This article is about the civilization in Age of Empires III: The Asian Dynasties. For the other appearances of the faction in the series, see Chinese.
Civilization Tech tree Strategy

The Chinese are one of the three Asian civilizations available in The Asian Dynasties. They are widely considered to be an offensive civilization and are a popular faction to utilize. The Chinese are based on army of the Great Qing Empire (大清帝國) during the reign of Kangxi (康熙), in the "Pacification of China" period and prior to the modern era. They are similar to the Russians in that they utilize lots of cheap, weak units.

Overview[edit | edit source]

The Chinese have the largest number of unique units in the game, and have second highest population cap, at 220 (the Iroquois are capable of a 225 population cap through Earth Mother Dance in the Fire Pit). In addition to this, many Chinese wonders spawn free units, allowing for a numerical advantage. The Chinese also train units relatively fast although these units, like the Russians, are slightly weaker than ordinary units. Not all of the Chinese units are weak, however; the Flying Crow, a form of ballistic rocket, can be spawned with the Confucian Academy wonder while the Flamethrower, a devastating anti-melee infantry unit, can be trained from the castle from the Colonial Age. Instead of a separate barracks and stable, the Chinese train their troops in the joint War Academy.

The Chinese army has various units not seen in other civilizations, such as the Chu Ko Nu, a crossbow unit with an enhanced firing rate and easy to mass, but with low hit points, or the Changdao Swordsman, a cheap hand infantry unit, like a weak version of the Halberdier or Samurai, that can serve as an anti-cavalry troop in numbers. The Chinese also have interesting cavalry units such as the Iron Flail, a heavy horseman, the Steppe Rider, a raiding unit, the weakest heavy cavalry yet nevertheless the most useful heavy cavalry of China, the Keshik, a cheap mounted archer, and Meteor Hammer, which specializes in wrecking artillery. They have great upgrades, which makes their troops become very powerful, such as the "Double-Faced Armor" and the "Old Han Reforms" Home City Cards.

Features[edit | edit source]

Unique units[edit | edit source]

Chinese japanese villager.png Villager: Villager that gathers resources.
Shaolin Master.png Shaolin Master: Religious leader who trains Disciples, stuns Guardians, and has a chance to inflict a Critical Strike in combat. Explores, fights, and builds Town Centers and Trading Posts.
Disciple.png Disciple: Disciple to the Chinese Monk. Good against archers, skirmishers, and artillery.
Chinese Japanese Sentry.png Sentry: Quick-training, Pikeman who quickly loses hitpoints, becoming less effective over time.
Chinese Japanese Irregular.png Irregular: Quick-training, musketeer who quickly loses hitpoints, becoming less effective over time.
AoE3 Chu Ko Nu.png Chu Ko Nu: Archaic Chinese crossbow that fires at an extremely fast rate. Good against infantry.
Qiang Pikeman.png Qiang Pikeman: Foot warrior armed with a pike. Good against cavalry and buildings.
Changdao Swordsman.png Changdao Swordsman: Soldier armed with a very large sword. Good against cavalry.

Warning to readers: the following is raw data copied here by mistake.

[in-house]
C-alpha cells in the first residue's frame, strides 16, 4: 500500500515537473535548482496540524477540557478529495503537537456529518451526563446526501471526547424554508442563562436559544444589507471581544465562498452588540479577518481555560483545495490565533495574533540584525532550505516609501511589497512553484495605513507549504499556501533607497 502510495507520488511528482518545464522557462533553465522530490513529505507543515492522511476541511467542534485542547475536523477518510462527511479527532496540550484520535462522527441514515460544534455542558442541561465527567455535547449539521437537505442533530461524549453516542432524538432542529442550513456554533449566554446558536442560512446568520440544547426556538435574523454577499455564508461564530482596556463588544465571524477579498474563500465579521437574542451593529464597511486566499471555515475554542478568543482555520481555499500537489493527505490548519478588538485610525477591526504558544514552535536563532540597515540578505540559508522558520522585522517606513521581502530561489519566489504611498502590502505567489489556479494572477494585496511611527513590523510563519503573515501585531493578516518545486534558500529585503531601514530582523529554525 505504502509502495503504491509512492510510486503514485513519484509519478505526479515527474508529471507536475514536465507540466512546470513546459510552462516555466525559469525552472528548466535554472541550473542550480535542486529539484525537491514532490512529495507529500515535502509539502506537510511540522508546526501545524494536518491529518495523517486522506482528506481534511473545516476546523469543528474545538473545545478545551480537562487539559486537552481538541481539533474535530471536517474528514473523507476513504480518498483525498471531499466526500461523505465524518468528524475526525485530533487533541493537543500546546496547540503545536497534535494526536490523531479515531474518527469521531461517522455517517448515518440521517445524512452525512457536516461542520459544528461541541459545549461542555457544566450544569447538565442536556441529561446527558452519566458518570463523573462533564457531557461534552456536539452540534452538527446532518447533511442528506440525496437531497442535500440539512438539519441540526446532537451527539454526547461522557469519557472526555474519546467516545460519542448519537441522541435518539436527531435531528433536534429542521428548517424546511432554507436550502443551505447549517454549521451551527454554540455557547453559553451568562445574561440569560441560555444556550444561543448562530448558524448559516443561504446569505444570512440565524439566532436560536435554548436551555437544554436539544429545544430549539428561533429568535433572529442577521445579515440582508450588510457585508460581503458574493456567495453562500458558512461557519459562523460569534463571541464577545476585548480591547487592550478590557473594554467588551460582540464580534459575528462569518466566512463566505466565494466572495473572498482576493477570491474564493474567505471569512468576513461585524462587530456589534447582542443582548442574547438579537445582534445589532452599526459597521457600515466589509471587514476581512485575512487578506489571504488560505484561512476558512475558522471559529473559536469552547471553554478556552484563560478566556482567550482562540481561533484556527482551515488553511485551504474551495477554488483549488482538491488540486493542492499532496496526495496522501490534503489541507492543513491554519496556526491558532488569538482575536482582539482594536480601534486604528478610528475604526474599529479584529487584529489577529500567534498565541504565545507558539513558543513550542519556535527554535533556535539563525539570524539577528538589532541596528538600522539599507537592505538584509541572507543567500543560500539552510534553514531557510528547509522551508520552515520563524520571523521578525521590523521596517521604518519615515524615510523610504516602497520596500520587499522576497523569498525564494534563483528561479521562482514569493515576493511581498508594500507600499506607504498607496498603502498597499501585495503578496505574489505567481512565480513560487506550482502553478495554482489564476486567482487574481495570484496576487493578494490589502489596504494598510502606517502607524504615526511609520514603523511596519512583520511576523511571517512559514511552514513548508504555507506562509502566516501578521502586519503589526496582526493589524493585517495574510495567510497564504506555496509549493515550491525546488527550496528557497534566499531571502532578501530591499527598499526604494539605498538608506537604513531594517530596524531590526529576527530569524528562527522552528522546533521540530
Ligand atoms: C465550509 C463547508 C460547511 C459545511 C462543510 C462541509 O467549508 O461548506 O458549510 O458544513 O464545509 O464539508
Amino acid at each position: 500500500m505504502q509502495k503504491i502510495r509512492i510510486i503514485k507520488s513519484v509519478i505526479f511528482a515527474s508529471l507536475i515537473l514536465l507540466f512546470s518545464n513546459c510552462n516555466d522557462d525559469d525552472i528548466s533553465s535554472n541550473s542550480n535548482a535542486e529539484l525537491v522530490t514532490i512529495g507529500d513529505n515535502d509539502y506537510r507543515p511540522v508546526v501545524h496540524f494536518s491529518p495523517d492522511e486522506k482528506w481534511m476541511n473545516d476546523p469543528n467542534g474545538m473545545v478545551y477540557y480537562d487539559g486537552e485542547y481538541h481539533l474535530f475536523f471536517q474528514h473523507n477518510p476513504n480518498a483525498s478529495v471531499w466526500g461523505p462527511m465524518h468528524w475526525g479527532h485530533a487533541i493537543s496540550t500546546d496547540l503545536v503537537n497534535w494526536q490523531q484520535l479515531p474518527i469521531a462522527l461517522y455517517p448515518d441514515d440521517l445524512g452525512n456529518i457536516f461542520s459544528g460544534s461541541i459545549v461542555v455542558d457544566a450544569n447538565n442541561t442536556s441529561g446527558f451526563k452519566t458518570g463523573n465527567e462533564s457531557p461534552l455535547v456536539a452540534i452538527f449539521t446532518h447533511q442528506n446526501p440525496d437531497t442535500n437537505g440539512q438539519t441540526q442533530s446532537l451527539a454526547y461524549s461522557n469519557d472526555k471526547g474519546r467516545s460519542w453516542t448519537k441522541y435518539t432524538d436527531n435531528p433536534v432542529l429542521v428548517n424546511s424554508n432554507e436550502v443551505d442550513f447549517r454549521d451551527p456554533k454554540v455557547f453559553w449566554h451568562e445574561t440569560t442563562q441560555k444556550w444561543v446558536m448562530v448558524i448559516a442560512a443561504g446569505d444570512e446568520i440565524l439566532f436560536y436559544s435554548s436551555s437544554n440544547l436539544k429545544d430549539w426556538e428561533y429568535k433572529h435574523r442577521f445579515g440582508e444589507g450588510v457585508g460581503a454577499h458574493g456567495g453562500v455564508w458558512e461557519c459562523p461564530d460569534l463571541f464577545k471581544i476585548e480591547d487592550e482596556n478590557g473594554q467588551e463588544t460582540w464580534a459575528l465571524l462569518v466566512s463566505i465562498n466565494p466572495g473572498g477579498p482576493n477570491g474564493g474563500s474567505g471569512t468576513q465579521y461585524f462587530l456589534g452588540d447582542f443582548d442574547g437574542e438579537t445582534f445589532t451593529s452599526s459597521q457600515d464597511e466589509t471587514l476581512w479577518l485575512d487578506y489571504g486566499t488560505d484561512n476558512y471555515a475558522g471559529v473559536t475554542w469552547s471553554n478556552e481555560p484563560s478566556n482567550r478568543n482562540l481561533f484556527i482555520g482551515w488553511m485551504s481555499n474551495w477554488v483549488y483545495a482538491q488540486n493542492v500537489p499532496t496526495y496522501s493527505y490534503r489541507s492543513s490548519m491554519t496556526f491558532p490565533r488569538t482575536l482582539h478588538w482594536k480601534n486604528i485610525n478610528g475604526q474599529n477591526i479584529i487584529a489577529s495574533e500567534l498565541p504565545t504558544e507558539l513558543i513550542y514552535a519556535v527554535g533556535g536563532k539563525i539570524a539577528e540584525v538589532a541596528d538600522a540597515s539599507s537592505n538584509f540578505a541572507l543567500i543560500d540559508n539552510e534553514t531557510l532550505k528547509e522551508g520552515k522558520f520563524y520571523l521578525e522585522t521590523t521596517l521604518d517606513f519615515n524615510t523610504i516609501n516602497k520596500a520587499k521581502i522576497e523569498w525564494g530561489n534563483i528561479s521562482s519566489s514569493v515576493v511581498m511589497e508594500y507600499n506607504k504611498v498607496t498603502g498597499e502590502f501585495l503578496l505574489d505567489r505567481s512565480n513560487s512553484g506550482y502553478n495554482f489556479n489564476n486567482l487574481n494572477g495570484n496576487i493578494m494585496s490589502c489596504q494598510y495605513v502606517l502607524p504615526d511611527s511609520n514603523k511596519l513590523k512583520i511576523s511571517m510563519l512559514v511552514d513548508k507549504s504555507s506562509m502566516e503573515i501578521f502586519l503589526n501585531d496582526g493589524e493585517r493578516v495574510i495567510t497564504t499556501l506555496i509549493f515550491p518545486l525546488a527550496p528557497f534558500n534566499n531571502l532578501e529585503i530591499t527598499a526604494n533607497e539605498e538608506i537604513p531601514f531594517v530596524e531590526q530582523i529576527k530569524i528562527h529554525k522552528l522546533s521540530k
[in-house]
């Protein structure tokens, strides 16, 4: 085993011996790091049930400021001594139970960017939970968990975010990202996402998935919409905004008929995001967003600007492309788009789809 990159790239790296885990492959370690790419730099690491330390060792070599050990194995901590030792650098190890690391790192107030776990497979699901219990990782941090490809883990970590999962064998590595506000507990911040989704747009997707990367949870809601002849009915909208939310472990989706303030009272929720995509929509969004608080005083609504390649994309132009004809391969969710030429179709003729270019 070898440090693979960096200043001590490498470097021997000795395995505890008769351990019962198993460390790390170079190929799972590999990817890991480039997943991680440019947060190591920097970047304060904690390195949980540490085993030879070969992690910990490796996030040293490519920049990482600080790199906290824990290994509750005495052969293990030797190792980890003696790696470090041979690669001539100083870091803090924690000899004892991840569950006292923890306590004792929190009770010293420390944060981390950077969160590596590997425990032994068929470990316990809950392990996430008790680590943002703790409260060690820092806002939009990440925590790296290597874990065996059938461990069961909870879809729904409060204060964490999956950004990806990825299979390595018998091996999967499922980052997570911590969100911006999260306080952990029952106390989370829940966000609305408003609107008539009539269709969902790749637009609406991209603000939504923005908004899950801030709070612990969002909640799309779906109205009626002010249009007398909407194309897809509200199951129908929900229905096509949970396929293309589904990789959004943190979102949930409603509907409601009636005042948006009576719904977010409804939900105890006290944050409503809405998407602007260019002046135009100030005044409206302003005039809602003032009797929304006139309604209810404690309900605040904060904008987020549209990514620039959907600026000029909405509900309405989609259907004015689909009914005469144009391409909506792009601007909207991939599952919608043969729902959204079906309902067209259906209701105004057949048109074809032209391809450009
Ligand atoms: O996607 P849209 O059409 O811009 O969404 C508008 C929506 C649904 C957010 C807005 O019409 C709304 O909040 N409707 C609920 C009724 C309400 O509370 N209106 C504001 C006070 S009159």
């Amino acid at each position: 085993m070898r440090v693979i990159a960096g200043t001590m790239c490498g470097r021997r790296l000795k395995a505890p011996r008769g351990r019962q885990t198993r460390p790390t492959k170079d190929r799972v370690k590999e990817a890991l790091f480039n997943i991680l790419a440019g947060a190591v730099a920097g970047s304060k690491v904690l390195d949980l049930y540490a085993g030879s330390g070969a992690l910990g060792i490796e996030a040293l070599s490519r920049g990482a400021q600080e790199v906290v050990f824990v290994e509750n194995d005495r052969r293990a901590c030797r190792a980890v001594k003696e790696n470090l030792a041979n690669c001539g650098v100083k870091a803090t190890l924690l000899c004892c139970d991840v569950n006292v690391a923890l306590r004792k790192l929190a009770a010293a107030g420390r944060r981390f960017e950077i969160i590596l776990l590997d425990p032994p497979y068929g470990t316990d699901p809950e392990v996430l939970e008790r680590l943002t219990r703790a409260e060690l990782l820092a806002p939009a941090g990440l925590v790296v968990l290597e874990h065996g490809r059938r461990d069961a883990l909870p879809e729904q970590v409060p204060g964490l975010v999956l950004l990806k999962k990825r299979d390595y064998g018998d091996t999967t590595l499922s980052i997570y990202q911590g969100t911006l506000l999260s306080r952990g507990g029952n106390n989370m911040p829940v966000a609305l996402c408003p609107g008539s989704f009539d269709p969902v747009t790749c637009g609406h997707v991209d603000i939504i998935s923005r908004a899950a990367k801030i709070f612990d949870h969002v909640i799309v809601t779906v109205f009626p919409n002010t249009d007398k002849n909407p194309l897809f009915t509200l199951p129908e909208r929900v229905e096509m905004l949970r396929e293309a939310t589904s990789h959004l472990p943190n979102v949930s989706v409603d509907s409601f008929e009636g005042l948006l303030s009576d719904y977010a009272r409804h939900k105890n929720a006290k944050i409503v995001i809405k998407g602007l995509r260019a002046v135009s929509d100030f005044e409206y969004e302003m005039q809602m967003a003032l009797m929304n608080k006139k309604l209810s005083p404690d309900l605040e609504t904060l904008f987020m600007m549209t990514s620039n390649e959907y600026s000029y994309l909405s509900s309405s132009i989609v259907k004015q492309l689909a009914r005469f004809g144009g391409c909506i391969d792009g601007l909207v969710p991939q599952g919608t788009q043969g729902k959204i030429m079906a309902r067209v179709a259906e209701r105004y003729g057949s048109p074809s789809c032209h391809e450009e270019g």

Arquebusier.png Arquebusier: Cheap Chinese foot soldier armed with a rifle. Good against infantry.
Steppe Rider.png Steppe Rider: Fast cavalry good at raiding villagers or buildings.
Keshik.png Keshik: Mongolian ranged cavalry. Good against cavalry.
Iron Flail.png Iron Flail: Chinese heavy cavalry. Good against archers, skirmishers, and artillery.
Meteor Hammer.png Meteor Hammer: Heavy cavalry that does hand damage from range. Good against archers, skirmishers, and artillery.
AoE3 Flamethrower.png Flamethrower: Chinese siege weapon that shoots fire at a short range. Better against infantry than buildings.
Hand Mortar.png Hand Mortar: Weak light artillery. En masse, good against other artillery.
Flying Crow.png Flying Crow: Heavy artillery that fires a rocket and is good against infantry or buildings.
Fire Junk.png Fire Junk: Fire Junk. Rams anything on the water and explodes.
War Junk.png War Junk: War Junk. Good at exploring, fishing or transport.
Fuchuan.png Fuchuan: Fuchuan. A heavy warship that can train units.

Unique buildings[edit | edit source]

Village.png Village: Supports 20 population, which can be increased here with improvements. Also fattens livestock faster and trains Goats.
Rice paddy.png Rice Paddy: Slow, infinite source of Food or Coin. Limited to 10 gatherers.
Monastery icon.png Monastery: Trains repentant outlaws and mercenaries. Provides Monk improvements.
Chinese castle.png Castle: A powerful defensive building that can also train and upgrade artillery.
Consulate Portrait.png Consulate: Spend Export here to enter into relations with European powers and gain a powerful bonus. Also use Export to purchase European troops and technologies.
Aoe3 war academy.png War Academy: Chinese combination of Barracks and Stable. Trains infantry and cavalry in mixed groups. Also, upgrades infantry and cavalry.

Wonders[edit | edit source]

Confucian academy choice.png Confucian Academy: Generates Flying Crow artillery automatically.
Porcelain tower choice.png Porcelain Tower: Generates resources automatically. Configure it to produce different things.
Summer palace choice.png Summer Palace: Generates Banner Armies automatically. Configure it to produce different things.
Temple of heaven choice.png Temple of Heaven: Casts the Transcendence ability to heal your units.
White pagoda choice.png White Pagoda: Increases attack and hitpoints of Shaolin Master and Disciple.